to (mainframe operator, telemarketer, painter...) and haven't had a chance
to shine in programming yet (newbie, recession, tech bubble, jobs going
overseas....). I got so frustrated that I launched my own recruiting
business but that didn't fly. I do like programming and think I could be
good. I have either trained in/or used: Java, HTML, Perl, PHP, ASP, C,

C++,
SQL, Javascript. I need to do something as I am going to have to care for
myself (age 45) and my mother(77, works pt) since she will have to quit
working in 2-3 years. Since the recession is still pretty much on in
Houston, TX, I'm thinking of taking a crappy little job and study nights

and
weekends and get a programming job in a year or two. Thanks for your

advice.

Attend/worship/pester your local users groups for the following topics:

- design patterns
- Linux (GNU, etc.)
- Extreme Programming (Agile development, test driven development, etc.)

Your acronym list may impress HR screeners, but not colleagues. What we need
are folks who have experienced object models that don't suck, operating
systems that don't suck, and project lifecycles that don't suck. We
frequently get colleagues with no exposure to anything except crap, and
re-educating them causes friction.

--
Phlip
http://www.xpsd.org/cgi-bin/wiki?Tes...UserInterfaces


--
Bret Pehrson
mailto:br**@infowest.com
NOSPAM - Include this key in all e-mail correspondence <<38952rglkwdsl>>
Jul 22 '05 #3

P: n/a

<ja*****@sbcglobal.net> wrote in message
news:Zz******************@newssvr24.news.prodigy.c om...
What do I do? Any ideas?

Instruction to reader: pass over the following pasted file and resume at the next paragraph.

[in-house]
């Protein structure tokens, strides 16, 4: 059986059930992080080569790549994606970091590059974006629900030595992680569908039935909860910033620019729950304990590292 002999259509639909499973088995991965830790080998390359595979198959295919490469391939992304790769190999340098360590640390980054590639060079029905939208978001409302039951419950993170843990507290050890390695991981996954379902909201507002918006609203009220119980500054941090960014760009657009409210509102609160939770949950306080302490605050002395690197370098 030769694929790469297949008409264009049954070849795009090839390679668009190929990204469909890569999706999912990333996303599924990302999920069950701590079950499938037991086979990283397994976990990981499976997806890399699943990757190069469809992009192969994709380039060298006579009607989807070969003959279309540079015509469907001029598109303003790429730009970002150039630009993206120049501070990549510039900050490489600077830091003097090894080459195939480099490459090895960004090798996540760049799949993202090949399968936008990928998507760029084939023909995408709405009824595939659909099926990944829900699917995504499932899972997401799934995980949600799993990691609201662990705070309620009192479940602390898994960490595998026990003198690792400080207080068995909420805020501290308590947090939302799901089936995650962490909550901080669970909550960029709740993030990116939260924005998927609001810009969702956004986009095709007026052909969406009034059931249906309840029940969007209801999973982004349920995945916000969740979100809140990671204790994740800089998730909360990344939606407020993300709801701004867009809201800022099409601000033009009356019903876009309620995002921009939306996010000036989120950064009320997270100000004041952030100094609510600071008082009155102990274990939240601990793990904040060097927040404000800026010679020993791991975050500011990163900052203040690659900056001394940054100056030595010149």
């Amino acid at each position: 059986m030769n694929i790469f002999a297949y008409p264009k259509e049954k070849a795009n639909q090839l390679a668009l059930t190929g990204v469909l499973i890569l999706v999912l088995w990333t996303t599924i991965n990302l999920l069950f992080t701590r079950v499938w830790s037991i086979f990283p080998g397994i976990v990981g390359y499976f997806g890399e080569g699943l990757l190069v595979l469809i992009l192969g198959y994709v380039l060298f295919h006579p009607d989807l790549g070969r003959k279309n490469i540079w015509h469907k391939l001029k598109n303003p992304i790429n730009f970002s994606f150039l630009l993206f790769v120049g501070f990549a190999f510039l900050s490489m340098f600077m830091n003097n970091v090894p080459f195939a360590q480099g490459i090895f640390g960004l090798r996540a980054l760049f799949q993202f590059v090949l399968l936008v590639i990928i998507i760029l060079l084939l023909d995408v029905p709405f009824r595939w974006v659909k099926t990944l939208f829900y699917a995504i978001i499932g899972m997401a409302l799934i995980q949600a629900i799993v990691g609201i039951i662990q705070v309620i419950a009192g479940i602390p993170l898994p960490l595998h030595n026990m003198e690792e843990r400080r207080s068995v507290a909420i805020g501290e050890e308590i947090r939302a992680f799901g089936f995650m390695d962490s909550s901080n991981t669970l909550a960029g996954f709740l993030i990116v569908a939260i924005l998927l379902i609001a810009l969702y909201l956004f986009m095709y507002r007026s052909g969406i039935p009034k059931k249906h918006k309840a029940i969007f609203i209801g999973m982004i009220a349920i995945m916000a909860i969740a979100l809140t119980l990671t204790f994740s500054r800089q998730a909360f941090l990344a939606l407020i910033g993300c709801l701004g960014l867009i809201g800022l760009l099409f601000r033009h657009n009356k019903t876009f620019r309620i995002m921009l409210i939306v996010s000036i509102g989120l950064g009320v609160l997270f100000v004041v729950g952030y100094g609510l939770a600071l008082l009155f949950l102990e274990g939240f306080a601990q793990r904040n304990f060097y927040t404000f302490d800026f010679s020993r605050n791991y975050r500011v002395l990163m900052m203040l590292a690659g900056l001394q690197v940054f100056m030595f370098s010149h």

I went back to school after many years and finished my bachelors degree and studied programming at a local tech school. I have no great talent to return to (mainframe operator, telemarketer, painter...) and haven't had a chance
to shine in programming yet (newbie, recession, tech bubble, jobs going
overseas....). I got so frustrated that I launched my own recruiting
business but that didn't fly. I do like programming and think I could be
good. I have either trained in/or used: Java, HTML, Perl, PHP, ASP, C, C++, SQL, Javascript. I need to do something as I am going to have to care for
myself (age 45) and my mother(77, works pt) since she will have to quit
working in 2-3 years. Since the recession is still pretty much on in
Houston, TX,
I'm thinking of taking a crappy little job and study nights and
weekends and get a programming job in a year or two. Thanks for your

advice.

IMO in that last paragraph you've already given yourself the best advice:
Do what you must to support yourself while you learn to do what you like
until you can do it instead. It's what I did, and still do when software
work slows down.

Oh, and no matter the amount, put away some money every week. :-)

-Mike
Jul 22 '05 #4

P: n/a
Bret Pehrson wrote:
Your acronym list may impress HR screeners, but not colleagues. What we need are folks who have experienced object models that don't suck, operating
systems that don't suck, and project lifecycles that don't suck.
Even before that, do this:

Understand how to estimate, and then KEEP TO THAT ESTIMATE.

The number 1 problem w/ development is the inability to estimate and

deliver software on time, regardless of the design methodology.

Read the "Mythical Man Month"

Read the NASA SEL documentation.


Estimate using "points of complexity", not "ideal days".